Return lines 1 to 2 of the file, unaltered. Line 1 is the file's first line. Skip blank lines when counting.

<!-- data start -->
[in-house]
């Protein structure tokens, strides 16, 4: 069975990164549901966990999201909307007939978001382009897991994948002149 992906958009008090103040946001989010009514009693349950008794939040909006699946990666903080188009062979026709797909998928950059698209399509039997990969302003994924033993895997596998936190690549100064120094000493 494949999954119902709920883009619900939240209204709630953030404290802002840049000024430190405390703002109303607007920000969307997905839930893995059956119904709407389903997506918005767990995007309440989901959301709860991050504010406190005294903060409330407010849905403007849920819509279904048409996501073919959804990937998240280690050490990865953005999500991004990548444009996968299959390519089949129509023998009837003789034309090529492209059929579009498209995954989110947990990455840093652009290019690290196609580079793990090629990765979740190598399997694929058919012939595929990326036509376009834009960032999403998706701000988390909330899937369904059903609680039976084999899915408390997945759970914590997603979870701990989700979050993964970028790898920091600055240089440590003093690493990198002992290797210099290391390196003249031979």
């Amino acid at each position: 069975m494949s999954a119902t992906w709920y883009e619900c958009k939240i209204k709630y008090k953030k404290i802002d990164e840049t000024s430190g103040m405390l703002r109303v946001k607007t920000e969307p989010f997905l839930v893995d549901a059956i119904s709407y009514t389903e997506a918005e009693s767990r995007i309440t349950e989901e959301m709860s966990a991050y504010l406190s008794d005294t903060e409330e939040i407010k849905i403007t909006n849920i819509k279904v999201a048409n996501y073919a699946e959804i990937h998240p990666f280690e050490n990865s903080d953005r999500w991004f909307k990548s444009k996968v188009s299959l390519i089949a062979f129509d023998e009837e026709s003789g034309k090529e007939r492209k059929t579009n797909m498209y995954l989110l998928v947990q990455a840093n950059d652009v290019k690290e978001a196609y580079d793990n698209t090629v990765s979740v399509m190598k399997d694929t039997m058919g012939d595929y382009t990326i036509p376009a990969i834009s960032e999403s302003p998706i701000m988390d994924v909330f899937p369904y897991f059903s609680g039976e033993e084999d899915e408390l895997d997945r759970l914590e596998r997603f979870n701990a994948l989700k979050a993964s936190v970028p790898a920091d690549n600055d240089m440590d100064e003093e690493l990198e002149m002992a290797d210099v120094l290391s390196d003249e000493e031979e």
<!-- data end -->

[in-house]
């Protein structure tokens, strides 16, 4: 069975990164549901966990999201909307007939978001382009897991994948002149 992906958009008090103040946001989010009514009693349950008794939040909006699946990666903080188009062979026709797909998928950059698209399509039997990969302003994924033993895997596998936190690549100064120094000493 494949999954119902709920883009619900939240209204709630953030404290802002840049000024430190405390703002109303607007920000969307997905839930893995059956119904709407389903997506918005767990995007309440989901959301709860991050504010406190005294903060409330407010849905403007849920819509279904048409996501073919959804990937998240280690050490990865953005999500991004990548444009996968299959390519089949129509023998009837003789034309090529492209059929579009498209995954989110947990990455840093652009290019690290196609580079793990090629990765979740190598399997694929058919012939595929990326036509376009834009960032999403998706701000988390909330899937369904059903609680039976084999899915408390997945759970914590997603979870701990989700979050993964970028790898920091600055240089440590003093690493990198002992290797210099290391390196003249031979």